I'd been using my Samsung Blu-ray player's multichannel analog outputs for surround sound on movies. For 2-channel listening, I used the Samsung as a CD transport to feed a PS Audio Digital Link III DAC, which was connected via coaxial digital cable. The Oppo's multichannel sound was dramatically better than the Samsung's, which came as no surprise. The front soundstage was huge yet fleshed out in rich detail. I also noticed more details in the surround channels — not just the obvious stuff like ricocheting bullets, but subtle ambience sounds like barking dogs, street sounds, and muted conversations from adjoining apartments. There was more of a sense of a wraparound soundfield, with a seamless sound from front to back.
I probably spend at least as much time listening to music as I do watching movies, so the BDP-95's performance with CDs and other music discs was crucial. Even cold out of the box the Oppo sounded very promising, and the sound improved a bit over the next few weeks. (I'm convinced that some of the perceived improvement attributed to component break-in is simply becoming acclimated to a slightly different sonic presentation). Despite all of the rave reviews and other praise lavished on the Oppo, I wasn't really expecting it to sound better than the PS Audio DAC, but I ended up preferring it. Both presented a big, detailed soundstage with plenty of warmth and energy. The Oppo's state-of-the-art DACs consistently resolved more detail, and I felt that the player's bass extension went slightly deeper, while the PS Audio DAC had a bit more bass weight and dynamic slam. For me, the Oppo won out because it sounds fantastic with CDs as well as SACDs, DVD-Audio discs, and high-res downloaded files.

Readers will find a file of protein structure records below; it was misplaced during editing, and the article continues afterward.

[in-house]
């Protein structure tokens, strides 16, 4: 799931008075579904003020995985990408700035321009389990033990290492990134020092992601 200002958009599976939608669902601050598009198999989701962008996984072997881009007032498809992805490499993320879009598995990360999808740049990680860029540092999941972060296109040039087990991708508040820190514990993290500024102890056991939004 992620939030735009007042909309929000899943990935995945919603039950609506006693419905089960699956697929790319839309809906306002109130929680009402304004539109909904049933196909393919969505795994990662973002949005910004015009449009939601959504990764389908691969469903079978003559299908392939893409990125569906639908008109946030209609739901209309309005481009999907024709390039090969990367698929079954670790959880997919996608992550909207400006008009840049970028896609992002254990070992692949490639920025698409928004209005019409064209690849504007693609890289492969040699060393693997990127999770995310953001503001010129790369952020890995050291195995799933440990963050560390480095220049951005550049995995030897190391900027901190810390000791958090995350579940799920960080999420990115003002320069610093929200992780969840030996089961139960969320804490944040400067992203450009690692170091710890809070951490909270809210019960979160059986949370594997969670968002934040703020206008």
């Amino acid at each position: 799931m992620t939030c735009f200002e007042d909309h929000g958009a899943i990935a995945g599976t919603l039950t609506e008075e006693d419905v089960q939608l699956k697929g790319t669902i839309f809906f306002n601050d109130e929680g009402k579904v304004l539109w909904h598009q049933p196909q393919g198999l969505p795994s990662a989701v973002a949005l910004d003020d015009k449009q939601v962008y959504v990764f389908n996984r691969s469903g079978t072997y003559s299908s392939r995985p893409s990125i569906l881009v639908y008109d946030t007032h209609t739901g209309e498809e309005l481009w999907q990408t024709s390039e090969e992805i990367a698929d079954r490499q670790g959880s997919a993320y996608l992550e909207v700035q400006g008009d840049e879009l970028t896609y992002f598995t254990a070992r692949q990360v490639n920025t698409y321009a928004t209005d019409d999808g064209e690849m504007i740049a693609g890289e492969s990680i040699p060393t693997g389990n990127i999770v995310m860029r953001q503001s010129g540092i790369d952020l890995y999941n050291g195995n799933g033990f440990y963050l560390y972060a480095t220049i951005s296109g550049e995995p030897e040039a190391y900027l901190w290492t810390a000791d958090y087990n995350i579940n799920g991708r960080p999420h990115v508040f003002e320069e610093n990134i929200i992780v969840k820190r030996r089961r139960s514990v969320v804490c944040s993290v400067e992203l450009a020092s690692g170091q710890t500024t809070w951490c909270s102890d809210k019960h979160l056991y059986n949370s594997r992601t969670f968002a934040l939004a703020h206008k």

One of my favorite surround music discs is Jorma Kaukonen's Blue Country Heart SACD, a beautifully recorded collection of country blues nuggets performed with the assistance of ace acoustic players like Bela Fleck, Jerry Douglas, and Sam Bush. The soundstage on this disc was wall to wall, and on several cuts, the wiry whine of Jerry Douglas' dobro seemed to float in the far right corner. Each instrument could be clearly heard, but they all gelled as a seamless whole, too.